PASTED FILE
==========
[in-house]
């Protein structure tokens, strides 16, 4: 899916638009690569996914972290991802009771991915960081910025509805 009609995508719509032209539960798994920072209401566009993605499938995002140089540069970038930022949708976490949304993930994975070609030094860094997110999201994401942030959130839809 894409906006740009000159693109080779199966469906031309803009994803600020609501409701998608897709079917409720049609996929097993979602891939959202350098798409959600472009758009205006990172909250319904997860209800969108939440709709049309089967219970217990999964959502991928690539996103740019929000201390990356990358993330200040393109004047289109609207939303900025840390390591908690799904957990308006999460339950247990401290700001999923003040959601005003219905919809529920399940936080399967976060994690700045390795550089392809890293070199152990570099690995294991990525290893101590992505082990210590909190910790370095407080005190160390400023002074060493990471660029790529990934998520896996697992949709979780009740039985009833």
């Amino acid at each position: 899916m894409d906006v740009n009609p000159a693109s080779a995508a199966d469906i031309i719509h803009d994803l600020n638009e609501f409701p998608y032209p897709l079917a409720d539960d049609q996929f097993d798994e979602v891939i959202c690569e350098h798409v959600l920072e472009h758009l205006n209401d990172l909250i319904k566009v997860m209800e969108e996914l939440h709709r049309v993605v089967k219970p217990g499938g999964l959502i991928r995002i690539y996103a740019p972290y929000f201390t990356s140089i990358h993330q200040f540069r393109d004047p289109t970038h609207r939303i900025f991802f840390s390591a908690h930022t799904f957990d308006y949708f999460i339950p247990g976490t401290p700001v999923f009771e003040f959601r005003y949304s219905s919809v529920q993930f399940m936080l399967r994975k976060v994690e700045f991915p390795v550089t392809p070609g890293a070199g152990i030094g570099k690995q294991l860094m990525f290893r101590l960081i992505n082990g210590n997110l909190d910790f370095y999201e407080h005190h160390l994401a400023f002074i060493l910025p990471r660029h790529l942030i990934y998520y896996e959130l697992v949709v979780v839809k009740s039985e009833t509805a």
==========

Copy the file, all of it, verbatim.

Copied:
[in-house]
């Protein structure tokens, strides 16, 4: 899916638009690569996914972290991802009771991915960081910025509805 009609995508719509032209539960798994920072209401566009993605499938995002140089540069970038930022949708976490949304993930994975070609030094860094997110999201994401942030959130839809 894409906006740009000159693109080779199966469906031309803009994803600020609501409701998608897709079917409720049609996929097993979602891939959202350098798409959600472009758009205006990172909250319904997860209800969108939440709709049309089967219970217990999964959502991928690539996103740019929000201390990356990358993330200040393109004047289109609207939303900025840390390591908690799904957990308006999460339950247990401290700001999923003040959601005003219905919809529920399940936080399967976060994690700045390795550089392809890293070199152990570099690995294991990525290893101590992505082990210590909190910790370095407080005190160390400023002074060493990471660029790529990934998520896996697992949709979780009740039985009833």
């Amino acid at each position: 899916m894409d906006v740009n009609p000159a693109s080779a995508a199966d469906i031309i719509h803009d994803l600020n638009e609501f409701p998608y032209p897709l079917a409720d539960d049609q996929f097993d798994e979602v891939i959202c690569e350098h798409v959600l920072e472009h758009l205006n209401d990172l909250i319904k566009v997860m209800e969108e996914l939440h709709r049309v993605v089967k219970p217990g499938g999964l959502i991928r995002i690539y996103a740019p972290y929000f201390t990356s140089i990358h993330q200040f540069r393109d004047p289109t970038h609207r939303i900025f991802f840390s390591a908690h930022t799904f957990d308006y949708f999460i339950p247990g976490t401290p700001v999923f009771e003040f959601r005003y949304s219905s919809v529920q993930f399940m936080l399967r994975k976060v994690e700045f991915p390795v550089t392809p070609g890293a070199g152990i030094g570099k690995q294991l860094m990525f290893r101590l960081i992505n082990g210590n997110l909190d910790f370095y999201e407080h005190h160390l994401a400023f002074i060493l910025p990471r660029h790529l942030i990934y998520y896996e959130l697992v949709v979780v839809k009740s039985e009833t509805a």